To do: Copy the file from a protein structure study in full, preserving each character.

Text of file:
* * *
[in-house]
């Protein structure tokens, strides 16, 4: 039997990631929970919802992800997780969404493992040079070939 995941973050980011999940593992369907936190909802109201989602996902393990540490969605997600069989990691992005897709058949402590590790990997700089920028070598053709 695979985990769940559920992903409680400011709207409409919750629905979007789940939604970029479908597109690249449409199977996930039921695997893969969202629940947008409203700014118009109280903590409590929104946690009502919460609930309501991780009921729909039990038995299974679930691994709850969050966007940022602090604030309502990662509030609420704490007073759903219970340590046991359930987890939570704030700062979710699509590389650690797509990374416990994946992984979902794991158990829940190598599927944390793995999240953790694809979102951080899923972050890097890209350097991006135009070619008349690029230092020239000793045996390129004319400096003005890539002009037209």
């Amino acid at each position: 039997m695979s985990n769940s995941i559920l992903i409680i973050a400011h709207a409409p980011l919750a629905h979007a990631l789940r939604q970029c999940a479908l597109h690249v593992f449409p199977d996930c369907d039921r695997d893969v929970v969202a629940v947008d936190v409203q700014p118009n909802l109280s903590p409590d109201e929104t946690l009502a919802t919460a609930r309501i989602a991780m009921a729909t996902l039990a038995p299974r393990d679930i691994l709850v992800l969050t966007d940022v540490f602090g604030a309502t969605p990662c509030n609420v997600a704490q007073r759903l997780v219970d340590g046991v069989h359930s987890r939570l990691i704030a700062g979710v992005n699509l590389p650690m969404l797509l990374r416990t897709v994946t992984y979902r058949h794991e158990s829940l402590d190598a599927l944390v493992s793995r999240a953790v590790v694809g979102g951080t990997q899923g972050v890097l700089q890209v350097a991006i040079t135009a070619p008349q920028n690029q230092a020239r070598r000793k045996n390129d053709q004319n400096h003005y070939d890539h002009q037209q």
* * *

[in-house]
């Protein structure tokens, strides 16, 4: 039997990631929970919802992800997780969404493992040079070939 995941973050980011999940593992369907936190909802109201989602996902393990540490969605997600069989990691992005897709058949402590590790990997700089920028070598053709 695979985990769940559920992903409680400011709207409409919750629905979007789940939604970029479908597109690249449409199977996930039921695997893969969202629940947008409203700014118009109280903590409590929104946690009502919460609930309501991780009921729909039990038995299974679930691994709850969050966007940022602090604030309502990662509030609420704490007073759903219970340590046991359930987890939570704030700062979710699509590389650690797509990374416990994946992984979902794991158990829940190598599927944390793995999240953790694809979102951080899923972050890097890209350097991006135009070619008349690029230092020239000793045996390129004319400096003005890539002009037209």
């Amino acid at each position: 039997m695979s985990n769940s995941i559920l992903i409680i973050a400011h709207a409409p980011l919750a629905h979007a990631l789940r939604q970029c999940a479908l597109h690249v593992f449409p199977d996930c369907d039921r695997d893969v929970v969202a629940v947008d936190v409203q700014p118009n909802l109280s903590p409590d109201e929104t946690l009502a919802t919460a609930r309501i989602a991780m009921a729909t996902l039990a038995p299974r393990d679930i691994l709850v992800l969050t966007d940022v540490f602090g604030a309502t969605p990662c509030n609420v997600a704490q007073r759903l997780v219970d340590g046991v069989h359930s987890r939570l990691i704030a700062g979710v992005n699509l590389p650690m969404l797509l990374r416990t897709v994946t992984y979902r058949h794991e158990s829940l402590d190598a599927l944390v493992s793995r999240a953790v590790v694809g979102g951080t990997q899923g972050v890097l700089q890209v350097a991006i040079t135009a070619p008349q920028n690029q230092a020239r070598r000793k045996n390129d053709q004319n400096h003005y070939d890539h002009q037209q």